English name: Avocado
Latin name: Persea americana
Family: Laurel - Lauraceae
Origin: Mexico, Central America
The avocado is a tropical tree which grows up to 20 m. tall. The leaves are leathery, lanceolate, smooth-edged, 25 cm. long and 2-12 cm. wide, arranged alternately or opposite. The flowers are greenish-yellow, growing in panicles at the top of the shoots. The fruit of this persea species, called the avocado pear (sometimes the “alligator pear” in the southern U.S.), is usually pear-shaped and, less often, round or oval. The thick, green exocarp (outermost skin layer) surrounds the fat, creamy green pulp (mesocarp) and the inedible seed. As the endocarp is a thin seed husk, the fruit is a single-seed berry. However, due to its similarities to drupes, some writers have classified the avocado as a peach-like drupe. The fruit has an extremely long ripening period: on average, six to eight months. Its pulp, constituting 85% of the weight of the fruit, is edible. However, the leaves, branches bark and avocado seeds are poisonous to animals; ingestion may be fatal.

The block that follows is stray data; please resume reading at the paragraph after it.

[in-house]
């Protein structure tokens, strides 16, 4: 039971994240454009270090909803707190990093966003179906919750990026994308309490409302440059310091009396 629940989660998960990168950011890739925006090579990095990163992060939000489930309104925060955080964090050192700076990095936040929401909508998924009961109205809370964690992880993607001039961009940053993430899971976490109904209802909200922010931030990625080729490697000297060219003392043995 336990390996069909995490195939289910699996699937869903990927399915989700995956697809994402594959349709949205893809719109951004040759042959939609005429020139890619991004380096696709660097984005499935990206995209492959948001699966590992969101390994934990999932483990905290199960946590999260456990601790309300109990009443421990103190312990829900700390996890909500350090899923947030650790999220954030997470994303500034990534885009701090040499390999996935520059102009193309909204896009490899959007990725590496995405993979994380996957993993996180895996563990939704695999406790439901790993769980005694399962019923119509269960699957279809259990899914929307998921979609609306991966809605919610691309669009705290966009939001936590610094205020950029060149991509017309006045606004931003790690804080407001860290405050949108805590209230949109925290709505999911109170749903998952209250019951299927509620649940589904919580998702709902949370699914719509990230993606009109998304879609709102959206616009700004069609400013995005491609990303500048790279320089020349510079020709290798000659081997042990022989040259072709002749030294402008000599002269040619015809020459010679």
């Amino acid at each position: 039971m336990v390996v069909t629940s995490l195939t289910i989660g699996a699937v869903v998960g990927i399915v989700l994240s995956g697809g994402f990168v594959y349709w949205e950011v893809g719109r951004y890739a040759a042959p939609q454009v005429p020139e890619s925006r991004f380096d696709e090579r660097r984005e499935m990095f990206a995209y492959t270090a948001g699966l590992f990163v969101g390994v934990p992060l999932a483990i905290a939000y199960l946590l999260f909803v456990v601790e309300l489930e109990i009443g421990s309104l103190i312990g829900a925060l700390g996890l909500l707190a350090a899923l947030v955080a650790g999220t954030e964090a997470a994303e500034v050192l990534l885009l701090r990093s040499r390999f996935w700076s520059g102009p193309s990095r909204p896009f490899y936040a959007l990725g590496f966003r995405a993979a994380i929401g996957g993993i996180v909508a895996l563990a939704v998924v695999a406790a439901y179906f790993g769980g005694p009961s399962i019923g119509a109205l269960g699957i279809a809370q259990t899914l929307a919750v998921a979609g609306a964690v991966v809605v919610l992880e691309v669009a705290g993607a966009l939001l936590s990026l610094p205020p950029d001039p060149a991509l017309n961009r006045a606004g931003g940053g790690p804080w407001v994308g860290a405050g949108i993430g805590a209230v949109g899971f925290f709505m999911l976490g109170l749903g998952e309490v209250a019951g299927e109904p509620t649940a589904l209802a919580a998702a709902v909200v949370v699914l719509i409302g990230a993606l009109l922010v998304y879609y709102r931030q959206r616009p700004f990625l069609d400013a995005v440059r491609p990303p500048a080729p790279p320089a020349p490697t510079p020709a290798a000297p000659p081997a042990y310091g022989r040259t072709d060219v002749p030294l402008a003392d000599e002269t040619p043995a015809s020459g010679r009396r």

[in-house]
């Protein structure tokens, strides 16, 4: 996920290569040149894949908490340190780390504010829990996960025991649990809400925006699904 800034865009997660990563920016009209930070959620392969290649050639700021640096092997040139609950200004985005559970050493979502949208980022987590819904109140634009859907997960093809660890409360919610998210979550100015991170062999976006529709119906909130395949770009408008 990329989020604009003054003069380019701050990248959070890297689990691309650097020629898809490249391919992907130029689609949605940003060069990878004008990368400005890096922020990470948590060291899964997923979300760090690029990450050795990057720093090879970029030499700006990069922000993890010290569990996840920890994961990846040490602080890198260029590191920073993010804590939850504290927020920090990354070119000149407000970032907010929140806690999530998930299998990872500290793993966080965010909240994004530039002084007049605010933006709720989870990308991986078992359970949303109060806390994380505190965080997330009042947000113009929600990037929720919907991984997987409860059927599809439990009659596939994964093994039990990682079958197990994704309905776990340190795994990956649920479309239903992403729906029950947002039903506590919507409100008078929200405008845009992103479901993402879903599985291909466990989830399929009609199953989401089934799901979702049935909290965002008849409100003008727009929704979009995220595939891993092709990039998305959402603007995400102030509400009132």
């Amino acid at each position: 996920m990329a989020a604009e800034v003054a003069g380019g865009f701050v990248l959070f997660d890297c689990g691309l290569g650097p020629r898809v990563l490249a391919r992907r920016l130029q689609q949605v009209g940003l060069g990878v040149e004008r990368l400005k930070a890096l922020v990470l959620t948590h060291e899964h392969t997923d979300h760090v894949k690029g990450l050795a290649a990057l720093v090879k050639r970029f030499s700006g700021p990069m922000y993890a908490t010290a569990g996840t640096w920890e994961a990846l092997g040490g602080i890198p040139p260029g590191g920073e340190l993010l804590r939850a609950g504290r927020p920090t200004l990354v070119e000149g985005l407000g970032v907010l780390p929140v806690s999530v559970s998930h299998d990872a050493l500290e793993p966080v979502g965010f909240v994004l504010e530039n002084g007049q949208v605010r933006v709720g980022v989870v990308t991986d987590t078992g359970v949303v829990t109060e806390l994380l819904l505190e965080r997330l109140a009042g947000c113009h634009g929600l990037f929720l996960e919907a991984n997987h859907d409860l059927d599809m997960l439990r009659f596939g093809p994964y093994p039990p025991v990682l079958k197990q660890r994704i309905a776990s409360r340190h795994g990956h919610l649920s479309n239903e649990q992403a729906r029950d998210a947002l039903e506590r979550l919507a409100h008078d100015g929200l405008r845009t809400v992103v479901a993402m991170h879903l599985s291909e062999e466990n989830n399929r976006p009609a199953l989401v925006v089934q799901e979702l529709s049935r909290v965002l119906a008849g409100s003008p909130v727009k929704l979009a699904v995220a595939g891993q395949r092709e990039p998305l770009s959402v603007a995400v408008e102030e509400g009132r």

The avocado serves, above all, in the art of cooking. The fats contained in the fruits are also easily absorbed by the human body. Its unsaturated fat content is recommended as a diet supplement or butter substitute, and especially to those suffering from atherosclerosis or hypertension. Avocados are recommended to those suffering from fatty liver disease and abnormal fat metabolism, as its copper content may help normalize levels of liver enzymes, and cause a regression of liver steatosis. The ripe fruit spreads very easily. It is sometimes a substitute for animal fats, and may be enjoyed as a salad and as an appetizer. Adding lemon juice prevents the flesh of the fruit from going brown. Avocados are also used in cosmetics; face masks made from this fruit soothe skin irritation, including that caused by the sun, and nourishes the skin.